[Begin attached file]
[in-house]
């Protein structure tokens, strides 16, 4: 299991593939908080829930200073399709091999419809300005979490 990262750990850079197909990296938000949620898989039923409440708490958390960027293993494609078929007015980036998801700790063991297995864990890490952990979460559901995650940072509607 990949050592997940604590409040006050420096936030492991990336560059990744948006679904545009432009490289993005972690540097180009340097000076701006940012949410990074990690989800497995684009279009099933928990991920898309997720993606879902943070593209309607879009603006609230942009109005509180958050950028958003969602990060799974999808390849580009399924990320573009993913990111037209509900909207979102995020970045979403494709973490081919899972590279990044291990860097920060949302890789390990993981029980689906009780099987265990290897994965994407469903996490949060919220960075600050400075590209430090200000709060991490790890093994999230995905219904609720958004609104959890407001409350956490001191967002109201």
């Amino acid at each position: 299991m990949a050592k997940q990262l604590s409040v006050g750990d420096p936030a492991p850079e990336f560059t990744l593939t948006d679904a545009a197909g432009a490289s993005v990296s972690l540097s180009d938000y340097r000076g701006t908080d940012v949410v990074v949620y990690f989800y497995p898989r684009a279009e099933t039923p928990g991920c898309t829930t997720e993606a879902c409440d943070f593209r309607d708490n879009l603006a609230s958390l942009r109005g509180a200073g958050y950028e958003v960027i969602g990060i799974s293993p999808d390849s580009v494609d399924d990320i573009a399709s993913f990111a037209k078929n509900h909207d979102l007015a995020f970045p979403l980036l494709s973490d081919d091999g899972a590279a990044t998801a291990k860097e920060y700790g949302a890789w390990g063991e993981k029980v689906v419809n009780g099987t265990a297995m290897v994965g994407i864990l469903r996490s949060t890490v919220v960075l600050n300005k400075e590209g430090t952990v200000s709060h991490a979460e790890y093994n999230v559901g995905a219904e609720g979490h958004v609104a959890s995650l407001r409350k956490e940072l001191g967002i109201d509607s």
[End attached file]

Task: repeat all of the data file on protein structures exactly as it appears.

[in-house]
């Protein structure tokens, strides 16, 4: 299991593939908080829930200073399709091999419809300005979490 990262750990850079197909990296938000949620898989039923409440708490958390960027293993494609078929007015980036998801700790063991297995864990890490952990979460559901995650940072509607 990949050592997940604590409040006050420096936030492991990336560059990744948006679904545009432009490289993005972690540097180009340097000076701006940012949410990074990690989800497995684009279009099933928990991920898309997720993606879902943070593209309607879009603006609230942009109005509180958050950028958003969602990060799974999808390849580009399924990320573009993913990111037209509900909207979102995020970045979403494709973490081919899972590279990044291990860097920060949302890789390990993981029980689906009780099987265990290897994965994407469903996490949060919220960075600050400075590209430090200000709060991490790890093994999230995905219904609720958004609104959890407001409350956490001191967002109201």
């Amino acid at each position: 299991m990949a050592k997940q990262l604590s409040v006050g750990d420096p936030a492991p850079e990336f560059t990744l593939t948006d679904a545009a197909g432009a490289s993005v990296s972690l540097s180009d938000y340097r000076g701006t908080d940012v949410v990074v949620y990690f989800y497995p898989r684009a279009e099933t039923p928990g991920c898309t829930t997720e993606a879902c409440d943070f593209r309607d708490n879009l603006a609230s958390l942009r109005g509180a200073g958050y950028e958003v960027i969602g990060i799974s293993p999808d390849s580009v494609d399924d990320i573009a399709s993913f990111a037209k078929n509900h909207d979102l007015a995020f970045p979403l980036l494709s973490d081919d091999g899972a590279a990044t998801a291990k860097e920060y700790g949302a890789w390990g063991e993981k029980v689906v419809n009780g099987t265990a297995m290897v994965g994407i864990l469903r996490s949060t890490v919220v960075l600050n300005k400075e590209g430090t952990v200000s709060h991490a979460e790890y093994n999230v559901g995905a219904e609720g979490h958004v609104a959890s995650l407001r409350k956490e940072l001191g967002i109201d509607s």